We can—and should—linger long on the myriad advantages and benefits CE has brought us over this past decade. E-mail and e-books alone have already saved entire forests, not to mention being environmentally-friendly upgrades over costly and inconvenient manufacturing and transportation processes. Remember when portable music meant a portable cassette or CD player that ran on short-lasting and expensive batteries? Now we have tiny, rechargeable devices where we can stores thousands of songs that are available wherever we roam. There are literally dozens of other examples, and not many of us would savor reverting back to the way it used to be.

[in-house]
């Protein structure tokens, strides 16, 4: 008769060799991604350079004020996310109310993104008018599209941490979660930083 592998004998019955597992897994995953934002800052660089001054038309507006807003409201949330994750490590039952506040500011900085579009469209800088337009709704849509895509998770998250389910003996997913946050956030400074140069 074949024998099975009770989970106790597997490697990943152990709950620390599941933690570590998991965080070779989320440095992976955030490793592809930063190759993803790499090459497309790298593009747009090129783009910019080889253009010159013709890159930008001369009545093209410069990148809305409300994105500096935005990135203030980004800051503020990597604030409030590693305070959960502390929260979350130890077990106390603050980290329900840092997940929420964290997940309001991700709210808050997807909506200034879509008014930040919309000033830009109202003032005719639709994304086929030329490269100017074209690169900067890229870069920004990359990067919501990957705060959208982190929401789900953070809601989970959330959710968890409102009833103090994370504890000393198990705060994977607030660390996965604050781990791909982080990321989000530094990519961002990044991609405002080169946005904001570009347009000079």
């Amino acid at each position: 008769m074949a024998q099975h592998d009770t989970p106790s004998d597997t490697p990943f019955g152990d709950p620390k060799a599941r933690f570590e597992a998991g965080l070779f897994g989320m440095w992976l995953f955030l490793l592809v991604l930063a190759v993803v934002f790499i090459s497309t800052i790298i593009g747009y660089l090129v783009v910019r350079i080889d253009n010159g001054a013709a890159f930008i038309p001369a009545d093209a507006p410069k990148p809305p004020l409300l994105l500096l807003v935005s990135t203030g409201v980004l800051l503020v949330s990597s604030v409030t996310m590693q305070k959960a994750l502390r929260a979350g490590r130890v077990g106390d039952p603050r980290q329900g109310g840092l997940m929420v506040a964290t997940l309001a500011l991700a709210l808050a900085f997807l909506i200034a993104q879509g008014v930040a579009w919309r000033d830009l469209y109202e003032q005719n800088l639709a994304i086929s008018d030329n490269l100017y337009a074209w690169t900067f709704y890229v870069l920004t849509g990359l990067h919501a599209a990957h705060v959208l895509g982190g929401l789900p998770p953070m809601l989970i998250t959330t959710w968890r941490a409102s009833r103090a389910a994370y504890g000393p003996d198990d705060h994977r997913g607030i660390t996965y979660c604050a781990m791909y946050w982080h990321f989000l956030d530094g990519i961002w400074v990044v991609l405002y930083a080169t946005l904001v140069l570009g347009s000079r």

And speaking of the halcyon days of yesteryear, would Wilson (or anyone) want to step backward into the rigged game we’ve only recently escaped from? With the benefit of hindsight, everyone now knows that the music industry, by taking so long to see the writing on the wall, squandered valuable time to adapt and innovate. The incredibly successful and occasionally sordid history of how records got made and sold too often enriched the labels and disenfranchised the artists (let’s underscore this very relevant development: artists are—or, if they are smart, stand to—make more money and consumers are paying less; the only people generally being left out of the equation are the greedy middlemen who run the labels and used to own the means of production and distribution). Certainly, great strides have been made in the last decade and they are all consistent with the notion of a truly unfettered marketplace that has served to empower musicians—and, by extension, their audience. As a result the benefits are manifold for artists and audience: the entertainment is delivered at a lower cost while greater profits are possible for the people who actually create the content. It is, in short, democracy in effect and yet another illustration of innovation improving an imperfect situation.